Lia* was so tired. She hated her job at the garment factory. She could handle the long days—six days a week—with few breaks, but she hated the way her supervisor constantly shamed her for not working fast enough. She hated mindlessly sewing the same patterned pieces together all day, and she especially hated the blatant harassment from the men who hung around at the doors as the women entered and exited the factory.
But Lia was lucky that her family lived in a small apartment near the factory. That meant that Lia could stay with them where it was safe, and she didn’t have to live in the crowded, factory-provided housing. A number of those women ended up working in the nearby brothels during their hours off.
Then, Lia heard about a job opening at CAMACrafts. Her grandmother had done embroidery work for the CAMACrafts handicraft business when their family fled to the refugee camps in Thailand after the Vietnam War, and she continued embroidering for CAMACrafts when the family returned to their home county shortly before Lia was born. Lia was fascinated by the intricate patterns and longed to be able to make the same beautiful, traditional art that her grandmother did.
Lia gathered her courage and asked about the job. She was surprised that the CAMACrafts manager agreed to hire her even though she had so little work experience. She later learned that CAMACrafts valued being able to provide young people with work experience to begin their résumés so that they would have better opportunities in the future.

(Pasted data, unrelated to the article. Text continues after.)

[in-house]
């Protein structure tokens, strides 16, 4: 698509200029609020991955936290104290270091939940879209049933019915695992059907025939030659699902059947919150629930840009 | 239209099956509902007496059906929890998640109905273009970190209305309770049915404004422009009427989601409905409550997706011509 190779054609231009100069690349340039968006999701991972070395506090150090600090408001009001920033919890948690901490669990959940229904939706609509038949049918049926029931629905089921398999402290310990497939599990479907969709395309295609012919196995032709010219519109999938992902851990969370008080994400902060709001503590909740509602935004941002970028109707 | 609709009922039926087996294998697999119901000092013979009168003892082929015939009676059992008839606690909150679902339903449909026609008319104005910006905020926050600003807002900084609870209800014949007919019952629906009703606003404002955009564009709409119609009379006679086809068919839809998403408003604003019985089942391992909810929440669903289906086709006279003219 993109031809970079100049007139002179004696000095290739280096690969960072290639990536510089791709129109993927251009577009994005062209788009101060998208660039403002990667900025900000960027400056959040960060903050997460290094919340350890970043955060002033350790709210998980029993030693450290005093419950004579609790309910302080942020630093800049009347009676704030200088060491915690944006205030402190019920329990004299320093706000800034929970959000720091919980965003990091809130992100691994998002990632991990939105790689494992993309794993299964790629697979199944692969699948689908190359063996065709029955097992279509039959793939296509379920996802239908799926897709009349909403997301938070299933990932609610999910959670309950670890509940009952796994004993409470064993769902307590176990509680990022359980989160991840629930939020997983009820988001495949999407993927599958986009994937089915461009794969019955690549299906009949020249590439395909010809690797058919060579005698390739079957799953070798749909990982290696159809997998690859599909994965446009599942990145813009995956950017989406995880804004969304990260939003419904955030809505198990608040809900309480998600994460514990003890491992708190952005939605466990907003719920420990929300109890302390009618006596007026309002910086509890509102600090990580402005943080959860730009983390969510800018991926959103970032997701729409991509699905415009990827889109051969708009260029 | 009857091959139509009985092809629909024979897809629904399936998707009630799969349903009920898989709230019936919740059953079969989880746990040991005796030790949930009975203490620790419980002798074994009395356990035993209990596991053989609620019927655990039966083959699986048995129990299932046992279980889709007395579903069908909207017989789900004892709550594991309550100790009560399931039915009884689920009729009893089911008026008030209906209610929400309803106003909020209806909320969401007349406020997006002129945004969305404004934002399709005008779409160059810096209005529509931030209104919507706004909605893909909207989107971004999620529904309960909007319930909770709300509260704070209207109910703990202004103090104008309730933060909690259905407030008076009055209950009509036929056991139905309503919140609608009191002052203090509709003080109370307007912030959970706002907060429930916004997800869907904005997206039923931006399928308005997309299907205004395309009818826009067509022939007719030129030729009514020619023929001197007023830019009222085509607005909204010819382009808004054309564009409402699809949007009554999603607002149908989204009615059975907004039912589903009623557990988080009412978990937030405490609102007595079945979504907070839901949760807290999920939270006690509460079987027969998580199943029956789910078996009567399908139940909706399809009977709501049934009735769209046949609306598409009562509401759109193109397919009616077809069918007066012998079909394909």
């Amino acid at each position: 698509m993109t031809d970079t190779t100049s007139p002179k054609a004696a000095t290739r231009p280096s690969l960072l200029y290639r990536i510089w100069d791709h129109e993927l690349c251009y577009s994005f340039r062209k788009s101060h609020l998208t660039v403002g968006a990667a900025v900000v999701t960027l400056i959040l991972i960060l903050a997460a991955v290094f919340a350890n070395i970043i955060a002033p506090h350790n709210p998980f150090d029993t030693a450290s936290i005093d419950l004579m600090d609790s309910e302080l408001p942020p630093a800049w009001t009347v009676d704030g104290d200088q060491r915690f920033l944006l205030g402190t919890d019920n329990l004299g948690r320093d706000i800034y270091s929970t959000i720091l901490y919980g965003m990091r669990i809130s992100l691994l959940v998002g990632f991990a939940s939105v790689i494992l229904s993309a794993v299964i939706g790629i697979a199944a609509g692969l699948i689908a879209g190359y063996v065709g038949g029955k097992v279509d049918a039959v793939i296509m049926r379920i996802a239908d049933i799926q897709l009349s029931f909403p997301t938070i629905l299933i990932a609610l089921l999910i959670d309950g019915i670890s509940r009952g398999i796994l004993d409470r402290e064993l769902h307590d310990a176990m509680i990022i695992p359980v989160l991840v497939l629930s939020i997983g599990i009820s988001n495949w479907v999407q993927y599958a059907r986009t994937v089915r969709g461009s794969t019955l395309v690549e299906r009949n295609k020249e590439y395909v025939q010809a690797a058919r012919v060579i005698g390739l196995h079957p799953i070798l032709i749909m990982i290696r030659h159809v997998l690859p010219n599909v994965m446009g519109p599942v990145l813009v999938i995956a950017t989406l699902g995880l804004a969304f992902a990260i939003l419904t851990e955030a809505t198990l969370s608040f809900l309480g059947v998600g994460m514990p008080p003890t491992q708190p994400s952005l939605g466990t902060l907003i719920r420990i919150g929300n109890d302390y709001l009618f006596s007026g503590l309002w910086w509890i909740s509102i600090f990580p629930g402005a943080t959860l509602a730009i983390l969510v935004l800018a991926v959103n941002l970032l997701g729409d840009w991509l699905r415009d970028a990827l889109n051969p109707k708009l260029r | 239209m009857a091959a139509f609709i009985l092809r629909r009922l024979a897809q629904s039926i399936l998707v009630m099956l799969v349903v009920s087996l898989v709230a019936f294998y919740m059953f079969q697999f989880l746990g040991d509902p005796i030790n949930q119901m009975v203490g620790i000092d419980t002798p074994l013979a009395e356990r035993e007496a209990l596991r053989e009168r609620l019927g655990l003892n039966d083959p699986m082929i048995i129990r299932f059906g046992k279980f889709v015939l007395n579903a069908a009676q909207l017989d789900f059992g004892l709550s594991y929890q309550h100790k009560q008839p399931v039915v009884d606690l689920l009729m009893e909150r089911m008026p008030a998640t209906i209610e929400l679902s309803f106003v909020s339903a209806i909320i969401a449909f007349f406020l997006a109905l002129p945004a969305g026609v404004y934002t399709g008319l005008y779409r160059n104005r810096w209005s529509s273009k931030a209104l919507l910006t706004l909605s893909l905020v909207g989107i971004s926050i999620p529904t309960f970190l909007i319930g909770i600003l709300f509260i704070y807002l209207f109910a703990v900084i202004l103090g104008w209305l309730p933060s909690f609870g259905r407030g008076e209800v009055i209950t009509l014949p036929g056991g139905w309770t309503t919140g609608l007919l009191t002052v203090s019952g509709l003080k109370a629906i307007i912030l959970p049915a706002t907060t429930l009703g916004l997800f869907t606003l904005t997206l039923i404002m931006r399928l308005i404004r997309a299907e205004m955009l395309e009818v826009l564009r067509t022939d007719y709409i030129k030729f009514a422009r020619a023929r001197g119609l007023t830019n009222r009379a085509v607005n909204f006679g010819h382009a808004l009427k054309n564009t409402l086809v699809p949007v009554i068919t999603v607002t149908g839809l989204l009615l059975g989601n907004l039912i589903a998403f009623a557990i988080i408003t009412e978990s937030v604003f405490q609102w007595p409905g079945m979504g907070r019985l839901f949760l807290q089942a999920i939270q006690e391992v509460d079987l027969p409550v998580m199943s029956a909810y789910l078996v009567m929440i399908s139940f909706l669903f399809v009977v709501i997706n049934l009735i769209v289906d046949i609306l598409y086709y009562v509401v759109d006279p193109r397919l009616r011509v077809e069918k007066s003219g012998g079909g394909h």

Lia quickly caught on to the hand stitching method for the reverse-applique patterns. The older woman who supervised the embroidery producers offered to teach Lia how to fold and cut the patterns into the cloth—a process that took extra patience and practice to master. The practice paid off when a foreign customer special-ordered a tablecloth with an especially difficult pattern; Lia felt honored when the supervisor chose her to do the intricate embroidery work. Lia especially enjoyed the company-sponsored “Creative Days” when the employees were encouraged to use whatever supplies they liked, working alone or in groups to come up with new products. Lia felt so proud when several of her original designs quickly sold at CAMACrafts’ local retail shop.
Please pray for the many young women who lack opportunities for safe and dignified work in this region of the world. Pray for families who see no option but to accept dangerous or demeaning work to make ends meet. Pray for CAMACrafts whose goal is to provide work and opportunity for new producers from a second ethnic group.
Alliance Women is committed to prayer and financial support for the CAMACrafts ministry in the South Pacific region. We have set a goal to raise $17,000 for the expansion of this vital ministry to women. To participate, please visit www.alliancewomen.org/give.